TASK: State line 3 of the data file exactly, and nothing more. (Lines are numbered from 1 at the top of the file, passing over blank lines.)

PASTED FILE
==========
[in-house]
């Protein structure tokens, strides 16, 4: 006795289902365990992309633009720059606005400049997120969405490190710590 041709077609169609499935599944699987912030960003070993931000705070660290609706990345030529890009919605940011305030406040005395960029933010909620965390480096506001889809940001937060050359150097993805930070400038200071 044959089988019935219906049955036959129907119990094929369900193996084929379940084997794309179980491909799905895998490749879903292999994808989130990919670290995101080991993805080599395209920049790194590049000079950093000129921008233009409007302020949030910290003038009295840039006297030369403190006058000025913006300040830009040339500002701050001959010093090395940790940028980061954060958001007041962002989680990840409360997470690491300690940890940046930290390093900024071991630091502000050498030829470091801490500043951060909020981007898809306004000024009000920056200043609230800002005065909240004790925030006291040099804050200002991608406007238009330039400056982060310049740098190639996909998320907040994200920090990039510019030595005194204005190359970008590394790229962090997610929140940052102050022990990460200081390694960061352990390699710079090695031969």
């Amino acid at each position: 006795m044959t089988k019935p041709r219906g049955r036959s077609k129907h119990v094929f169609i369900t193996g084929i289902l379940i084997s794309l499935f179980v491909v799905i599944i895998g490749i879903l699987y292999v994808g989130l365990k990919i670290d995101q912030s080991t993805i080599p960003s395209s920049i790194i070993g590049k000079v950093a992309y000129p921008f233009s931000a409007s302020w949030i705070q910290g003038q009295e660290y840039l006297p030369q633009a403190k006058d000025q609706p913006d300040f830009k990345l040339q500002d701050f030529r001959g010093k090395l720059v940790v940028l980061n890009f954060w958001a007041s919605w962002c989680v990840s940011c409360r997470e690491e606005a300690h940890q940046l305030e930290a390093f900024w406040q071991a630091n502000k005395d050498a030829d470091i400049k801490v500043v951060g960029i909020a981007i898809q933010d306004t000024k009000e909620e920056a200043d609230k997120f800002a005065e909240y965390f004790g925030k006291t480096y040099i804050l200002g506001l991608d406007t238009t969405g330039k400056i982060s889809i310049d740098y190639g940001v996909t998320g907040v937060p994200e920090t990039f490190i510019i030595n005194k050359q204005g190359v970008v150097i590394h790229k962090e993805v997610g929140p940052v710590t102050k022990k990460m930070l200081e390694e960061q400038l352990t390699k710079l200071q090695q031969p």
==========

């Amino acid at each position: 006795m044959t089988k019935p041709r219906g049955r036959s077609k129907h119990v094929f169609i369900t193996g084929i289902l379940i084997s794309l499935f179980v491909v799905i599944i895998g490749i879903l699987y292999v994808g989130l365990k990919i670290d995101q912030s080991t993805i080599p960003s395209s920049i790194i070993g590049k000079v950093a992309y000129p921008f233009s931000a409007s302020w949030i705070q910290g003038q009295e660290y840039l006297p030369q633009a403190k006058d000025q609706p913006d300040f830009k990345l040339q500002d701050f030529r001959g010093k090395l720059v940790v940028l980061n890009f954060w958001a007041s919605w962002c989680v990840s940011c409360r997470e690491e606005a300690h940890q940046l305030e930290a390093f900024w406040q071991a630091n502000k005395d050498a030829d470091i400049k801490v500043v951060g960029i909020a981007i898809q933010d306004t000024k009000e909620e920056a200043d609230k997120f800002a005065e909240y965390f004790g925030k006291t480096y040099i804050l200002g506001l991608d406007t238009t969405g330039k400056i982060s889809i310049d740098y190639g940001v996909t998320g907040v937060p994200e920090t990039f490190i510019i030595n005194k050359q204005g190359v970008v150097i590394h790229k962090e993805v997610g929140p940052v710590t102050k022990k990460m930070l200081e390694e960061q400038l352990t390699k710079l200071q090695q031969p």